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Karen Kenny on whitefly, plus how to help courgettes to fruit

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Karen Kenny Karen Kenny | 07:26 UK time, Friday, 2 July 2010

Karen Kenny, an allotment expert with the NSALG answers your questions about how to deal with whitefly on your basil, yellow flowers in your salad leaves and the one that all of you have been writing in about... what do you do if your courgettes have flowers but no fruit. If you have a similar story to share, you can add your comments at the bottom of this entry. You need to register first, which only takes two minutes.

Lara Cullenaine from Southampton asks: My basil has white fly, how do I get rid of it? The basil plants are still quite small and haven't been separated into individual pots yet.

Answer: Oh dear those little varmints get everywhere, give them a good shot of water. If you have not yet separated them, have a bowl of tepid water close by with a tiny bit of salt added and as you transplant dip them in the water and wash off the white fly. Mmm love the smell of basil as well as the taste, don't you?

Samantha Bird from Newcastle-under-Lyme asks: I have planted my salad leaves in a container and they are growing nicely but I have noticed yellow flowers growing with them. Are they part of the salad leaves and are they edible? I have grown salad leaves before but I have never come across this before.

Answer: Many of the salad leaves are of the crucifer family and may well have yellow flowers if they look like clusters of yellow flowers they are part of the salad leaves and may be eaten and decorate the salad. Some varieties of rocket also have a lovely cream-coloured flower which is also edible. Enjoy.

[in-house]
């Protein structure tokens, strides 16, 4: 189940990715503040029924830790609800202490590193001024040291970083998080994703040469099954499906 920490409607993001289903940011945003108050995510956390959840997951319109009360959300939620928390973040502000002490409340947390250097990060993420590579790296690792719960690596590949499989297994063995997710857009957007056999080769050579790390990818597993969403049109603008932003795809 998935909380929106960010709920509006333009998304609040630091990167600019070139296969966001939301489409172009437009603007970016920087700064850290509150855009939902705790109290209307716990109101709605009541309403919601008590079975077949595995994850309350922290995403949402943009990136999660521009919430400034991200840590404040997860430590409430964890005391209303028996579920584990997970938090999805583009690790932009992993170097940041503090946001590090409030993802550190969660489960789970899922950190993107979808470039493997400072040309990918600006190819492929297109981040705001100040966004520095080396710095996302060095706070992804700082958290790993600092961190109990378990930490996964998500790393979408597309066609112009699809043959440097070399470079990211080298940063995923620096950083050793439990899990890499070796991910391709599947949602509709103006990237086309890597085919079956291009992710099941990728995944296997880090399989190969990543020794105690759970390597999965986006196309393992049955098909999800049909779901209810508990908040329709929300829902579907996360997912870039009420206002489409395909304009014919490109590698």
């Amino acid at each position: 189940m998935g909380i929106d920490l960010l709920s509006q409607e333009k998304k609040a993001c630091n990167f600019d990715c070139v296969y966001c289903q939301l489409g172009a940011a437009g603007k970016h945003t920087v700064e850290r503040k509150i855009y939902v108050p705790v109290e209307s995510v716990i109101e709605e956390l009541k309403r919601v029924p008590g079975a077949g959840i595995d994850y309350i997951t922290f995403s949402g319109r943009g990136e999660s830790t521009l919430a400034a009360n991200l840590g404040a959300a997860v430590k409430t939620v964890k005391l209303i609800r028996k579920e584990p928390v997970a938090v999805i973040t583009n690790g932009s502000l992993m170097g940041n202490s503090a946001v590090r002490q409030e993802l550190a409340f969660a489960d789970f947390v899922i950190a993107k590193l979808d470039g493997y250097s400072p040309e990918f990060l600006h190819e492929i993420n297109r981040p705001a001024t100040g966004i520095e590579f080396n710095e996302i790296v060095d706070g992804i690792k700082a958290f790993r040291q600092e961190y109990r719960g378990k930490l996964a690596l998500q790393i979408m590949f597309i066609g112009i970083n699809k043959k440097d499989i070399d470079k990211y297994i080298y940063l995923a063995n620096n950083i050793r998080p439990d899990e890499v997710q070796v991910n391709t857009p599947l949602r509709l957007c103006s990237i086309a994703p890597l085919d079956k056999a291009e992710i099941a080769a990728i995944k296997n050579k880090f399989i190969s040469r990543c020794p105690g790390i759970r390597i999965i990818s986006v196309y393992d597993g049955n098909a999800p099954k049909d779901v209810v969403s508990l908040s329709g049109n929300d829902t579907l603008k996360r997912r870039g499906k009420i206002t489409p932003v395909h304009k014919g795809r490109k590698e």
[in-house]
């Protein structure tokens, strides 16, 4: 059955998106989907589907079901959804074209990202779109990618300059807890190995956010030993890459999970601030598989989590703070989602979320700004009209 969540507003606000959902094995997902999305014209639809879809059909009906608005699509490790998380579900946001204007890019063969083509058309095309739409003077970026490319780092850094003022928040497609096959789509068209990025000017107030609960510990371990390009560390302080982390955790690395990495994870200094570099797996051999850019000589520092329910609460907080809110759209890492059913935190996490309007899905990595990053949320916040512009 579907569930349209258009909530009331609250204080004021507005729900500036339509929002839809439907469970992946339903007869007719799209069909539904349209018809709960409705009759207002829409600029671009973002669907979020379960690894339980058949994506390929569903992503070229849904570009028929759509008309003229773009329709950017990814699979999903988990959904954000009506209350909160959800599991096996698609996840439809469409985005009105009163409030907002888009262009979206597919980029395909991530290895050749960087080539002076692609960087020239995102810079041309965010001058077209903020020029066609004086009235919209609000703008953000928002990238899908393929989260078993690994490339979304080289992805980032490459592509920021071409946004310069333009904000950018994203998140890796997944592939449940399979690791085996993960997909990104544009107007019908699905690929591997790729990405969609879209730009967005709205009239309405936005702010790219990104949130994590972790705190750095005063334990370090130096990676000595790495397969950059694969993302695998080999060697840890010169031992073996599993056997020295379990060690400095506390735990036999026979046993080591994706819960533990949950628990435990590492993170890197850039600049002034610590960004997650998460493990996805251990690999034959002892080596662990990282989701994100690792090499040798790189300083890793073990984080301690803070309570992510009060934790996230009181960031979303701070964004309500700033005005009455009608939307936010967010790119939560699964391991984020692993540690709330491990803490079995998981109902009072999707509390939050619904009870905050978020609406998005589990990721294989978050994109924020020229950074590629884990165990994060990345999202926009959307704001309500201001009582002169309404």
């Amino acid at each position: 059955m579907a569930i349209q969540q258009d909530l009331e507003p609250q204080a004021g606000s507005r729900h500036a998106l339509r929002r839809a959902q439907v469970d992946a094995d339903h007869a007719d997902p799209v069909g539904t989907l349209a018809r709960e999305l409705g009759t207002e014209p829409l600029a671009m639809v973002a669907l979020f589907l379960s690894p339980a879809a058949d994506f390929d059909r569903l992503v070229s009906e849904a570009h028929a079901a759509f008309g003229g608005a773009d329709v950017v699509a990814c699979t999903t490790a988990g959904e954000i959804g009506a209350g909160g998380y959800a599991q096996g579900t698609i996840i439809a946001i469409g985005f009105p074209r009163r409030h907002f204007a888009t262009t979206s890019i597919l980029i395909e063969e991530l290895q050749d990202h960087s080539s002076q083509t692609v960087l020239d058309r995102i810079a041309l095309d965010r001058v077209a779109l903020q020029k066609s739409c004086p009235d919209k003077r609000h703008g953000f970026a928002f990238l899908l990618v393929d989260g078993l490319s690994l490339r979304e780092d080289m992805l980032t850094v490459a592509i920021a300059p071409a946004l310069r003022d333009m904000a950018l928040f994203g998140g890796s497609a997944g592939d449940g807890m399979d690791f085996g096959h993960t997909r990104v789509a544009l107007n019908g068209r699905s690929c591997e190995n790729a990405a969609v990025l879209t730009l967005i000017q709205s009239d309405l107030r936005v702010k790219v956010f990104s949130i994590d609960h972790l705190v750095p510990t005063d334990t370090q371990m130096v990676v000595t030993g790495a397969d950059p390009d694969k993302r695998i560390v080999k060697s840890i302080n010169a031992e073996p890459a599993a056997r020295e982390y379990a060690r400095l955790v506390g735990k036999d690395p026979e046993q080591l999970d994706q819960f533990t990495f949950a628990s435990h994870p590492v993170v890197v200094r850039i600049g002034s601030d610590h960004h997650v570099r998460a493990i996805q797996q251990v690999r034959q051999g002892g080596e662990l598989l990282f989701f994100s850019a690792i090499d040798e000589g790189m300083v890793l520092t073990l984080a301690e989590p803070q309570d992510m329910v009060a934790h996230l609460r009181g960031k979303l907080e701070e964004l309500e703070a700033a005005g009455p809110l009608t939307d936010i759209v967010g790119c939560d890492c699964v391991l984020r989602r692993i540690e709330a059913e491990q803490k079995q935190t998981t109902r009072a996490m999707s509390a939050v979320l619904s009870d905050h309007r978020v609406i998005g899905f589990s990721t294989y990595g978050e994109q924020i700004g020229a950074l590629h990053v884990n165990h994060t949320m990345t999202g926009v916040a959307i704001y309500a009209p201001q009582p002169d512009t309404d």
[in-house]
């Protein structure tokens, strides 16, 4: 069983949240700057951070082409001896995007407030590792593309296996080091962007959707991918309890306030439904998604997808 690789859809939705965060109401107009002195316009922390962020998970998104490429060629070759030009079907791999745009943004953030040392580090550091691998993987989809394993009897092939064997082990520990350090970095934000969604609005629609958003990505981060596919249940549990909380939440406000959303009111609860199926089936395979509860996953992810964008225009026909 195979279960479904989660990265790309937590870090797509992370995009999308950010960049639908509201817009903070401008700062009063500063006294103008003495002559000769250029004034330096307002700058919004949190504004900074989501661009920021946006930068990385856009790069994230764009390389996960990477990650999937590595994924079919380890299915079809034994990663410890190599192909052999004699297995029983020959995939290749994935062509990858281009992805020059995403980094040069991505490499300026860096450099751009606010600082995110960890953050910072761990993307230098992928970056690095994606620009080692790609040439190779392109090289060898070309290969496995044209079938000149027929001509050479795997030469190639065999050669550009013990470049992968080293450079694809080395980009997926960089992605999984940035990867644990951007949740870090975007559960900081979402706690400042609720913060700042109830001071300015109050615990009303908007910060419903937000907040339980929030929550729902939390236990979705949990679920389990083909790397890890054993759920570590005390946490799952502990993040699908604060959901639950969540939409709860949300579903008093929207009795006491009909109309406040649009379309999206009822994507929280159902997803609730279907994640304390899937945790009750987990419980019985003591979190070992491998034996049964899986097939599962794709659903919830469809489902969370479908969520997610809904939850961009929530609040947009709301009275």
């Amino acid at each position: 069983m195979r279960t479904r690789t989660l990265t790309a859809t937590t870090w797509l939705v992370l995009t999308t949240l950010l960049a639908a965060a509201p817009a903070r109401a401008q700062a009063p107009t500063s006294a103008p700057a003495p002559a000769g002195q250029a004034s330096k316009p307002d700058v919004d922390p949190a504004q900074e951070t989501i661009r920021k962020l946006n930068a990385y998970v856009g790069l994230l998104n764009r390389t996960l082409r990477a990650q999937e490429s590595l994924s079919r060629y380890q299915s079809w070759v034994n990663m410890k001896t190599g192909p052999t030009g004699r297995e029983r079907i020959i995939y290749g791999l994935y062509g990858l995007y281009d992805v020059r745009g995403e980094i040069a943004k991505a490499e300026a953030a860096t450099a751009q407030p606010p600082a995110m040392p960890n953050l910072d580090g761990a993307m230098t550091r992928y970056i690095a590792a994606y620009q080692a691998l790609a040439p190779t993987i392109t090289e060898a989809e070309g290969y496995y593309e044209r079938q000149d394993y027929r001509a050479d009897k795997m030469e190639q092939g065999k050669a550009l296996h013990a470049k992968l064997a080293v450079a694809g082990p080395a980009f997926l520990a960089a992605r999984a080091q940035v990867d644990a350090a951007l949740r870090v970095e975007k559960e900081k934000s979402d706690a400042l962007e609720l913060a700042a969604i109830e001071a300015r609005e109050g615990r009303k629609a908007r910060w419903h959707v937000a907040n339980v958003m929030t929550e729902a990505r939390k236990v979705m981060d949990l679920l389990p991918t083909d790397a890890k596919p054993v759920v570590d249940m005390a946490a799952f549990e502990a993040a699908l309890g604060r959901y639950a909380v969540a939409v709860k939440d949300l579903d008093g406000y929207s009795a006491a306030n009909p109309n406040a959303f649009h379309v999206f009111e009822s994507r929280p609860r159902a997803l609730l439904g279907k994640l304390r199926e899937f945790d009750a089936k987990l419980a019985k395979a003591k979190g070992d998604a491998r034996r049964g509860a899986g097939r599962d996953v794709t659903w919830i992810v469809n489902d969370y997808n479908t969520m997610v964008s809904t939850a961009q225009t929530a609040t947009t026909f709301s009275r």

Aillish from Stirling asks: I have lovely big courgette plants, that have started flowering, but I have no actual courgettes! Could you please tell my why and if there is anything I can do.

Answer: You may have suffered from the weather in your area. When looking at your courgette plants you will see some flowers with swellings at the base and some without. The ones without are the males and the females are those with the swelling. So if there are no bees about just get a feather or brush and pollinate by taking pollen from the male flower and brush it onto the stigma of the female and wait while the courgettes form. I think by now you will probably have solved the problem with sunshine and bees.

Alison Webster from Lichfield City asks: If the courgette flower has fallen off will the fruit still grow? And if you need the flower to remain on the plant how can you protect it?

Answer: The courgette flowers will wither and fall off once they have been pollinated. And the fruit will grow don't worry. If they are falling off before pollination they are probably too dry or too cold at night.

If anyone else has had similar with growing the Dig In veg, add your comments below.


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